one year ago…”Bees Keeping Cool”

June 15, 2011 – Baby!

Two of the four quads have become very friendly as we are supplementing them by bottle feeding.

Their names are very creative – much like the thousands of Golden Retrievers named “Golden”by their child owners.  The lambs are named “baby” as when we go to give a bottle, if they are not in sight, we call out “baaaaaybeeee” and they come running.

one year ago…”In Case of Fire”

June 5, 2011 – Weaning Lambs

It’s time to wean our lambs from their mommies – when the lambs are big enough to lift their mom’s back legs off the ground when they extend their head up to attach, it’s time to separate them and give the moms a break. After about 3-4 weeks the milk production drops as the lambs begin to graze.

It is however, a few loud days as the bleat and beller excessively, day and night. A book I read by Temple Grandin suggested to keep them in view of each other and to be able to sniff through a fence, so we are trying that this year instead of totally separating them. After one day, the ewe we call d$%m ewe has managed to somehow get two of her four babies through the fence, while all the other lambs (12 of them) remain separated.

one year ago…”Frank Lloyd Wright – Taliesin Tour”

May 4, 2011 – Polecat

Not a polecat in the traditional sense of the word (skunk), but instead a our black cat Ora, checking out her domain from above.

black cat on pole

Actually, the cat is also monitoring Linda as she gives a supplemental feeding to a couple of the bottle lambs from the set of quads.

bottle lambs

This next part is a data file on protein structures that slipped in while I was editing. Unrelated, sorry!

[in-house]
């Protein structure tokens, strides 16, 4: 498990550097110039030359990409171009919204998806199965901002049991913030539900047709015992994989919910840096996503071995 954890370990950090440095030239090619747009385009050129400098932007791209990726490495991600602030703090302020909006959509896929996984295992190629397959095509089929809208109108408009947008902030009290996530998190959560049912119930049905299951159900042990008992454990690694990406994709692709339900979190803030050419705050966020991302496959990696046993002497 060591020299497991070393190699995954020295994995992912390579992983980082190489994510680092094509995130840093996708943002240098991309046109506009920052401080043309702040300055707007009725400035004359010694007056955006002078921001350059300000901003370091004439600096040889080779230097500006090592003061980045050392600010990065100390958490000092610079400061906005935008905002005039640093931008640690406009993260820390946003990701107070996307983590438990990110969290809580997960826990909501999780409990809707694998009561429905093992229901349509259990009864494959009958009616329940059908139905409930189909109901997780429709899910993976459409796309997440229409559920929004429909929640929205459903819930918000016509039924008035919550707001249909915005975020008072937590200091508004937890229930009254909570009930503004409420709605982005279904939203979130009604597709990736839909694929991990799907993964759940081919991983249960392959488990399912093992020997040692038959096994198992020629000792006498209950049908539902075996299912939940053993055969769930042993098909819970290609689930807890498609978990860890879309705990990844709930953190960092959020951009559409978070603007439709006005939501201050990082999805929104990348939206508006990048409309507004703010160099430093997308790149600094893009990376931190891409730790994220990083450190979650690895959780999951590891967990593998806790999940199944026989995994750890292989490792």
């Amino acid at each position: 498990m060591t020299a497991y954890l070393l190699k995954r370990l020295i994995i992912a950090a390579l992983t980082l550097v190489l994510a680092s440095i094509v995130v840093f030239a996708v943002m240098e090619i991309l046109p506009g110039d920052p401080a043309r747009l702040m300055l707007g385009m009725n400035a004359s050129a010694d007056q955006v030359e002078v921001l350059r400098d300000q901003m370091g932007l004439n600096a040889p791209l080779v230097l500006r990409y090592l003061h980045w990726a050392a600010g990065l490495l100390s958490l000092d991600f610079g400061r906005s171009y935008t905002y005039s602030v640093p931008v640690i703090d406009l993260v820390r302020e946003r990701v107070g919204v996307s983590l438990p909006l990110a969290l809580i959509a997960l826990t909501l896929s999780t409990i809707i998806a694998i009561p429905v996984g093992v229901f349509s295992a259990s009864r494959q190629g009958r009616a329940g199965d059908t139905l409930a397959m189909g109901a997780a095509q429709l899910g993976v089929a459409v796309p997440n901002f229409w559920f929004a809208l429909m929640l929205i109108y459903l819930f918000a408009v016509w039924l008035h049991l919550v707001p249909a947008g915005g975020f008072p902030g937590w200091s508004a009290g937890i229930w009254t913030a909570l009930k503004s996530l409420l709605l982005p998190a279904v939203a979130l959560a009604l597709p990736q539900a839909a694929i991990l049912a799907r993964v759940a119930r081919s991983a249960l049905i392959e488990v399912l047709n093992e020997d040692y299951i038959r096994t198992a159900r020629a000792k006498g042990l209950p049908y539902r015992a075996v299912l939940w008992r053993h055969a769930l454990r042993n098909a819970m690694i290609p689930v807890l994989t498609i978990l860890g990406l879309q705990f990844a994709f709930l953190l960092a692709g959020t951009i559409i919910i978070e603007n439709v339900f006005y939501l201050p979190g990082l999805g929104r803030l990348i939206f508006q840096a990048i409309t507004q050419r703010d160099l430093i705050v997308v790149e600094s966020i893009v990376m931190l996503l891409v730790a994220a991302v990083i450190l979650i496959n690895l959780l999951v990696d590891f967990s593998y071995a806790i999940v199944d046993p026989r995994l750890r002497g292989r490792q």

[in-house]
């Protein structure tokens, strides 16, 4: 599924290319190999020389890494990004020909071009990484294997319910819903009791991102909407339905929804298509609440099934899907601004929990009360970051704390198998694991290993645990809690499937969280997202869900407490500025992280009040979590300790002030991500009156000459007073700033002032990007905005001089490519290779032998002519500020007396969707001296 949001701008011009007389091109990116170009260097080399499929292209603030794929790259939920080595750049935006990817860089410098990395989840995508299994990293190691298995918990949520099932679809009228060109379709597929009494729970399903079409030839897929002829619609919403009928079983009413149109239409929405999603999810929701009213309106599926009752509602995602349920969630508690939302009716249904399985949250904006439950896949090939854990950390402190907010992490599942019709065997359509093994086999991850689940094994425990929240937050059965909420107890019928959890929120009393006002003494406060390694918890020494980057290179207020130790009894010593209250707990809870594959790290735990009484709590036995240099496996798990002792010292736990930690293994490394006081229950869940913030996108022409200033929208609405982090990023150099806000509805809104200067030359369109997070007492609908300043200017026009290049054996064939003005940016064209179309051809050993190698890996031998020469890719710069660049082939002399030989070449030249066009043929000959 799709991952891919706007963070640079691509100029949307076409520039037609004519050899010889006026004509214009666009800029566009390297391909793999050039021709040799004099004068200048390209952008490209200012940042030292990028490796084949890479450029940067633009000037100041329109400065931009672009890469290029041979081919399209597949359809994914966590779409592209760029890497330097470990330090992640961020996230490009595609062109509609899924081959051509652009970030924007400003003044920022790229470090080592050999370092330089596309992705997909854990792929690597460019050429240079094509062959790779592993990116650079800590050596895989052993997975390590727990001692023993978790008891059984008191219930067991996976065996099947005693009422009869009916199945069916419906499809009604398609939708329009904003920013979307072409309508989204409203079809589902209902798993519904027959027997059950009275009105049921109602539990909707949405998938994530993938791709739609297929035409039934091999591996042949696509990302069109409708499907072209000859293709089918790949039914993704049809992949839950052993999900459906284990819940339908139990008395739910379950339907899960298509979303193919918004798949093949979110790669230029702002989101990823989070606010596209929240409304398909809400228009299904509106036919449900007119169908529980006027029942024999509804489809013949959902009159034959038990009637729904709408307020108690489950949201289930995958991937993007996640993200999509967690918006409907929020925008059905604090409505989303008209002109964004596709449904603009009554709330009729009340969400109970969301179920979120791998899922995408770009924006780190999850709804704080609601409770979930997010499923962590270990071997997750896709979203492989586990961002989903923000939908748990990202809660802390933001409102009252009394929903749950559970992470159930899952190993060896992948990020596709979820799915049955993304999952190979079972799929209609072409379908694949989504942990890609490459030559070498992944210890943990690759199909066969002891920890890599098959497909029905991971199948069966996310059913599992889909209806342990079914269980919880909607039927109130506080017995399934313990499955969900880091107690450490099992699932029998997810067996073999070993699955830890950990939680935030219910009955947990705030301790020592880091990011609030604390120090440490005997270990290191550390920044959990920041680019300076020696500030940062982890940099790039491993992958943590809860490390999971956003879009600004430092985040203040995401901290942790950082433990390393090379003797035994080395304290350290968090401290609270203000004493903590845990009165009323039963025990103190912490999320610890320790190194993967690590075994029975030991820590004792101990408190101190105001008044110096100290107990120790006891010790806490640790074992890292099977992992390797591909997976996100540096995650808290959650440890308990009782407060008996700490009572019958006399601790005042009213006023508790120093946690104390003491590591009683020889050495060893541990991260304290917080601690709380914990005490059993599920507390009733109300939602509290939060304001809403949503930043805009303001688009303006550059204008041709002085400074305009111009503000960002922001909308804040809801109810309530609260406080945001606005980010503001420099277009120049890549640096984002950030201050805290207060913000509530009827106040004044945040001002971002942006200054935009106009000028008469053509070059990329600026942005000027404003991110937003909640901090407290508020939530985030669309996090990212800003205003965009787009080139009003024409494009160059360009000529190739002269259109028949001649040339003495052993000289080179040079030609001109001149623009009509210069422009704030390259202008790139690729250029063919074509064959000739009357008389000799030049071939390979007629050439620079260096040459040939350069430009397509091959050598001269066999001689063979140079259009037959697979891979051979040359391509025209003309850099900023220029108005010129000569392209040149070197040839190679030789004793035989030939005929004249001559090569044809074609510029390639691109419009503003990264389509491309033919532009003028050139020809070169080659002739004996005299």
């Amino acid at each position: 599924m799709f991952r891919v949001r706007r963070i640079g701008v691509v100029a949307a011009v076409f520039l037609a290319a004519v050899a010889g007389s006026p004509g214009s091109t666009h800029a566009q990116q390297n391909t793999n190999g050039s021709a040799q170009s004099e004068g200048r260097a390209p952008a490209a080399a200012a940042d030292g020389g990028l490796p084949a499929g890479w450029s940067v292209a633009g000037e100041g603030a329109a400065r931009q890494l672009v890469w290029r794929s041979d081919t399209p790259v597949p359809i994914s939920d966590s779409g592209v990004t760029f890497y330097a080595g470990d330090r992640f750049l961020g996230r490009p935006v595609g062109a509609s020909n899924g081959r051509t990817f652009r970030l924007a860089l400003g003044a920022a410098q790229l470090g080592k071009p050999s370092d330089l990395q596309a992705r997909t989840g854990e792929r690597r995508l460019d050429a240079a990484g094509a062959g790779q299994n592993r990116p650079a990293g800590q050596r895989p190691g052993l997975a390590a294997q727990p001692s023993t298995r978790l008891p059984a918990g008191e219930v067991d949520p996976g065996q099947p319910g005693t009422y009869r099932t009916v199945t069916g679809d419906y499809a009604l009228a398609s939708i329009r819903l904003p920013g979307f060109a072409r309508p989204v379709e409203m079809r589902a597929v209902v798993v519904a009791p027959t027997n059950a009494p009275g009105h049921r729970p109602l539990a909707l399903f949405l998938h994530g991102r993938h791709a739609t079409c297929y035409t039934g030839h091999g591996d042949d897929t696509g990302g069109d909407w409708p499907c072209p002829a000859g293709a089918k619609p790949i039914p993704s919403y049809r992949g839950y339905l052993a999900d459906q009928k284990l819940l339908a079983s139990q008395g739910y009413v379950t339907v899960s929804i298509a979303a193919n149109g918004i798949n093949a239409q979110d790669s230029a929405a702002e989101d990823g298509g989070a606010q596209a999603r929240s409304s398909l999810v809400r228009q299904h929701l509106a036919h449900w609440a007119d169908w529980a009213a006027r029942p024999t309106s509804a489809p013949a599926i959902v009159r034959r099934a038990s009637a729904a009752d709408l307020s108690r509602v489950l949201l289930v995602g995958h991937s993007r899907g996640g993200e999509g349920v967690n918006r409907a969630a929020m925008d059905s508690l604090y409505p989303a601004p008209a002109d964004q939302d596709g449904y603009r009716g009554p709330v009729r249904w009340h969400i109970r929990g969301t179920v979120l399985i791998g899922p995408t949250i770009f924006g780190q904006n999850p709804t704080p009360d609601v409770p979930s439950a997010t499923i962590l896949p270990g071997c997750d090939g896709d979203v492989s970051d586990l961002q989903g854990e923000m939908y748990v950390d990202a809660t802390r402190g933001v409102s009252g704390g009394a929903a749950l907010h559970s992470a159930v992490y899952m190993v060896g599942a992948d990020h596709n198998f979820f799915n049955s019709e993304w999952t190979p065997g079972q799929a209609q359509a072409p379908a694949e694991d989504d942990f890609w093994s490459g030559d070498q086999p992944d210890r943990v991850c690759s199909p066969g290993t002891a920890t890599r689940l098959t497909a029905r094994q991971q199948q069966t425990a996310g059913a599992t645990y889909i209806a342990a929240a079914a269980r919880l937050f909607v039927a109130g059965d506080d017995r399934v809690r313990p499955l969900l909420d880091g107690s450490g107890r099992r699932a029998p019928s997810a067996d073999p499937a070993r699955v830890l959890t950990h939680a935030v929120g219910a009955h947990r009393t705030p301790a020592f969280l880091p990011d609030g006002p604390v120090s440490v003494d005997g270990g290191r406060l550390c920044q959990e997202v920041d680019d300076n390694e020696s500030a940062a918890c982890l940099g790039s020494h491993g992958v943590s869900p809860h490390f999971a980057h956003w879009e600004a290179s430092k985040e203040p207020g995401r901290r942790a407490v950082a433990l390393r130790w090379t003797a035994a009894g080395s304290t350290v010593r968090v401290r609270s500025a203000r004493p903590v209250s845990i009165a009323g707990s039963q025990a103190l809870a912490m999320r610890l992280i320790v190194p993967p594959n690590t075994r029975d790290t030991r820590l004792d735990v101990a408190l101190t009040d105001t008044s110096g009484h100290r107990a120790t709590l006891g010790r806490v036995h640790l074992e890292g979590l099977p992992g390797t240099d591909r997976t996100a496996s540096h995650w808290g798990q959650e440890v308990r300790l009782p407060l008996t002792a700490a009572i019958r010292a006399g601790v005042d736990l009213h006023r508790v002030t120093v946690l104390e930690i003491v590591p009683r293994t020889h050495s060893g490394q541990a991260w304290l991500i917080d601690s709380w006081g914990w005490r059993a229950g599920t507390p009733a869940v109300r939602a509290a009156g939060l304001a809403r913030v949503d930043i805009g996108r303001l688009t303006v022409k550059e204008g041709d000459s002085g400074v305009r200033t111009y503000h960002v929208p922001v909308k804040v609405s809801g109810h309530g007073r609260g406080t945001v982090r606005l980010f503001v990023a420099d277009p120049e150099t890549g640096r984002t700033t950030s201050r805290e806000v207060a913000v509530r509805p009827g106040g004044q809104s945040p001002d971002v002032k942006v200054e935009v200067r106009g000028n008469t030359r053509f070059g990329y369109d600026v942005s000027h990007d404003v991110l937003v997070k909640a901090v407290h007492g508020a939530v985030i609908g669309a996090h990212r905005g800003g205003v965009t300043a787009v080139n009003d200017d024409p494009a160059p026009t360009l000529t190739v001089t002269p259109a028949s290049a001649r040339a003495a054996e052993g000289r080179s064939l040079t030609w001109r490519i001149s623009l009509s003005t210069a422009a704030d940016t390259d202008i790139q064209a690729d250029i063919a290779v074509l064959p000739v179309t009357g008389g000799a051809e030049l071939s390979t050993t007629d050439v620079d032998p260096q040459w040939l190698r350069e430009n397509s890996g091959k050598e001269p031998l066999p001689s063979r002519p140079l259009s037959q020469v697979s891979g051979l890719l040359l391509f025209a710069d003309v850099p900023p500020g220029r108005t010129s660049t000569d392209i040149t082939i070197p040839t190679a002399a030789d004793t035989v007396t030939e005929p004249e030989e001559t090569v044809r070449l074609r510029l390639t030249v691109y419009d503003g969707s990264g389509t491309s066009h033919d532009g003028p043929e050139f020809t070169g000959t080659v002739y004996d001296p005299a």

I wonder if the cat might not be licking up any spilled milk after the feeding is over?

one year ago…”Thought on Youth Coaches”

May 1, 2011 – Family Circus with Apoligies to Billy

It’s Sunday morning and there’s nothing quite like sitting down with the Sunday paper comics and looking upon the map of the circuitous route that Billy in the Family Circus takes from the house to the mailbox.  We had the high hopes version of that with a ewe and four of her lambs this afternoon.

It started innocently enough, Linda was moving the ewe with her quadruplets from her solitary stall in the barn out to some grass, now that all were getting along well.  Unfortunately, this ewe is the most distrustful of humans in the flock – she’s always been that way and we have no idea of the trauma she must have suffered at a younger age before we acquired her, but she is a pain to work with because she doesn’t think like the other sheep.  She doesn’t seem to need to be with the herd, she won’t go in the barn with the other 6 ewes for morning grain snack time until I leave the barn and much of the grain is gobbled up.